Moldova: There is no information on the status of this species in this country.
Romania: There have been significant historical declines in the population numbers of this species, however attempts are being made to re-stock it into former parts of its range (M. Miron and L. Miron pers. comm. 2009).
Russia: This species is described as widespread and abundant in countries such as Russia (Souty-Grosset et al. 2006). Pollution has affected crayfish species in Russia (Fedotov, Bykadorova and Kholodkevich 1998) especially in the lower River Don where abundance is reported to have declined 4-17 fold since the 1980s (Souty-Grosset et al. 2006)Serbia: Spreading in some regions, but declining in others as a result of Orconectes limosus (Holdich et al. 2009).
Slovakia: Though this species is listed as Critically Endangered in Slovakia, the population is thought to be currently stable (P. Manko pers. comm. 2009).
Turkey: There have been fluctuations in the harvest of this species over the years, though is said to have shown an increasing trend since 1995. However, since 2005 there has been a decline in the catch from 2,317 tonnes in 2004, to 809 tonnes in 2005, to 797 tonnes in 2006, and to 750-760 in 2007. The reason for this apparent decline is not clear and there is no indication that it is related to crayfish plague, though over-harvesting is thought to be contributing (Harlioğlu and Harlioğlu 2009).
Turkmenistan: There is no information on the status of this species in this country.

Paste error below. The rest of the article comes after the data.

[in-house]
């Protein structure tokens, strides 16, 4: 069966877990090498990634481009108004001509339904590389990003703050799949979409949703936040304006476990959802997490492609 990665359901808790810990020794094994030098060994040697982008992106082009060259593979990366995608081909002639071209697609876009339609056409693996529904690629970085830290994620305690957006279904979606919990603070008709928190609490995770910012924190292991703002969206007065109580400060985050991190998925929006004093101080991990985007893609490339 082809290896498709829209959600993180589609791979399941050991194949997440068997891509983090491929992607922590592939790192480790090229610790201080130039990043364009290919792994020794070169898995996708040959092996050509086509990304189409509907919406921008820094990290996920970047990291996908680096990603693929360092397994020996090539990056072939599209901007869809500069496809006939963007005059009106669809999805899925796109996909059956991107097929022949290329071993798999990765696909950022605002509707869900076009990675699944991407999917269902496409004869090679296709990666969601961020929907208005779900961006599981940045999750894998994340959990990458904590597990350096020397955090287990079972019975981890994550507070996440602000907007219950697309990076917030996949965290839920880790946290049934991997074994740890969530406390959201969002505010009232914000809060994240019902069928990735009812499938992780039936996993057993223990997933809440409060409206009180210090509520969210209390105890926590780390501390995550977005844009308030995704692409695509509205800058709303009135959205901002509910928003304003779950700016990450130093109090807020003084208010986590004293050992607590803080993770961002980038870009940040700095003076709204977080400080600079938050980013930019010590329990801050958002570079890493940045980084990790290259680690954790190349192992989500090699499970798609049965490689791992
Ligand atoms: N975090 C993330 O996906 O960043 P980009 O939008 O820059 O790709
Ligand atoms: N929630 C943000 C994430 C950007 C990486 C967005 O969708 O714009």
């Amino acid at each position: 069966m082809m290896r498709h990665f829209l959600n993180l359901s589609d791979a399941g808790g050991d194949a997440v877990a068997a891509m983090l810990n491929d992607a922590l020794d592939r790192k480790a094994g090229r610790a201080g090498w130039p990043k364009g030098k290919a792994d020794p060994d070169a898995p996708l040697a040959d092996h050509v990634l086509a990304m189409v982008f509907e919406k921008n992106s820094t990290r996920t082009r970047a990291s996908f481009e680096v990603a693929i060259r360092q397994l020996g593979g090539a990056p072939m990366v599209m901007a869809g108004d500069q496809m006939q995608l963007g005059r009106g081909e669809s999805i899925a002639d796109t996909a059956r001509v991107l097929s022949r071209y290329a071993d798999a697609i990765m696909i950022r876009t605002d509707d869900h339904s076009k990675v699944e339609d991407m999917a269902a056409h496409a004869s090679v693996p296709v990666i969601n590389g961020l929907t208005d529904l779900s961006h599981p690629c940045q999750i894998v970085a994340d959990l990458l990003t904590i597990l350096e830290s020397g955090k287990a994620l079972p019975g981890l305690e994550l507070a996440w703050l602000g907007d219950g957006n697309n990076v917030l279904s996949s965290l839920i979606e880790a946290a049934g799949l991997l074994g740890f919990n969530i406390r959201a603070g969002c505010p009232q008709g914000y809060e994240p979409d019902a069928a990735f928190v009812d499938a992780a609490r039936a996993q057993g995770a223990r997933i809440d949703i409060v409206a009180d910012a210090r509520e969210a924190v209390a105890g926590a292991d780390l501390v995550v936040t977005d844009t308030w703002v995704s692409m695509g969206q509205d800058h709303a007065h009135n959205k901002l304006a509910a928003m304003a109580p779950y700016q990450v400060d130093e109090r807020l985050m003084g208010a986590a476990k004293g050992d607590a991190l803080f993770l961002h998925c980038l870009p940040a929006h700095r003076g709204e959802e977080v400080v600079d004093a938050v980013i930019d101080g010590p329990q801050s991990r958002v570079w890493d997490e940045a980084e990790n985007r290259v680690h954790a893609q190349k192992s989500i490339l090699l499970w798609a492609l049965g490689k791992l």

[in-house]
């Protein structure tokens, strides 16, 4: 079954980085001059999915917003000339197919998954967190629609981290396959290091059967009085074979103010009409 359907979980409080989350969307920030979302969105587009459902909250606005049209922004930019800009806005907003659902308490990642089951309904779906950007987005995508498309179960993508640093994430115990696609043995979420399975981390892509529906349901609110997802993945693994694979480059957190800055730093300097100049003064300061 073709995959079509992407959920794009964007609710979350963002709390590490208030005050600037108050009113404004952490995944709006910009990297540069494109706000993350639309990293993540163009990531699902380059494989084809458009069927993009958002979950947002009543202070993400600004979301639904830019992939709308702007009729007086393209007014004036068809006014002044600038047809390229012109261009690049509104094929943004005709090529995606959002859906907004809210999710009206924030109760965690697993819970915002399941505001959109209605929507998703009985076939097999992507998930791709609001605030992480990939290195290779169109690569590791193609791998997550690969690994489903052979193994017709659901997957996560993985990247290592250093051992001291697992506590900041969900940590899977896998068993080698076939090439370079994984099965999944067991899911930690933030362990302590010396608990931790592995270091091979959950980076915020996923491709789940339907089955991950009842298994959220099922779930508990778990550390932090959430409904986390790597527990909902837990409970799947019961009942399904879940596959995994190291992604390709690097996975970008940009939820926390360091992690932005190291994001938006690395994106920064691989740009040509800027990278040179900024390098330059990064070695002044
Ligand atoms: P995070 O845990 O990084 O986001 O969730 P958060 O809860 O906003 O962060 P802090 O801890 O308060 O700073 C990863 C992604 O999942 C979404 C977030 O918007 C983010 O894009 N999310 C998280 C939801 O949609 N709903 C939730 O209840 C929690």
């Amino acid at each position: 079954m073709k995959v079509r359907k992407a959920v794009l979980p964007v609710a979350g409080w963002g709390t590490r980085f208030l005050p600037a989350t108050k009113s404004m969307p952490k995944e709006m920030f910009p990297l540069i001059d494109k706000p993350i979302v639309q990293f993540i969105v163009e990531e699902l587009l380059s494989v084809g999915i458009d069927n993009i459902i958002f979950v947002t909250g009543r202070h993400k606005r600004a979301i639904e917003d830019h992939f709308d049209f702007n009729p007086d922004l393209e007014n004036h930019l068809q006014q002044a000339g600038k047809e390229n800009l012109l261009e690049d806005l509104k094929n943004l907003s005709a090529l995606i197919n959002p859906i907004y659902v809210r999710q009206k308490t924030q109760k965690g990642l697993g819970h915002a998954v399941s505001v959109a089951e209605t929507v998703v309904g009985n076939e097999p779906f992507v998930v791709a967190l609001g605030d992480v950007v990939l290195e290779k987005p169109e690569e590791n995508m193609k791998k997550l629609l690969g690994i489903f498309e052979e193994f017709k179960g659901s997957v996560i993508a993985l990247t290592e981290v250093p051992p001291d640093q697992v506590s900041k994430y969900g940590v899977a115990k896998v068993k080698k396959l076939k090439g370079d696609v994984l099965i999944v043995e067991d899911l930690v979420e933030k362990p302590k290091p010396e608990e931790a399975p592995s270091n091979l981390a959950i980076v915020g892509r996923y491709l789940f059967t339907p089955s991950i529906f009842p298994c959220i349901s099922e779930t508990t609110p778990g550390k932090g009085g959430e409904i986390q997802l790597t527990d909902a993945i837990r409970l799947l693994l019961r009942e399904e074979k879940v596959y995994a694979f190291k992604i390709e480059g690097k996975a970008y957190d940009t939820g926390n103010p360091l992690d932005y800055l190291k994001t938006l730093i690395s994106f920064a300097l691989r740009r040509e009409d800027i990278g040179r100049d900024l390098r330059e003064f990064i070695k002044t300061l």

Ukraine: Widespread and abundant (Souty-Grosset et al. 2006).
|Current Population Trend:||Unknown|
|Habitat and Ecology:||This species is found in both fresh and brackish waters, e.g. lagoons, estuaries, as well as running freshwater rivers in the Ponto-Caspian Basin. Across Europe it is found in lakes, canals and rivers. It is tolerant to changes in temperature, low oxygen content, and low water transparency, and is known to occur in saline conditions such as estuaries. Tolerance experiments indicated that O+ juveniles and adults are well adapted for surviving salinities of at least 21ppt in the long term, and will tolerate being transferred directly back into freshwater. However, their ability to colonize the estuarine environment may be restricted to areas of low salinity (i.e. 7ppt) due to the adverse effects of seawater on egg development and hatching (Holdich, Harlioğlu and Firkins 1997).|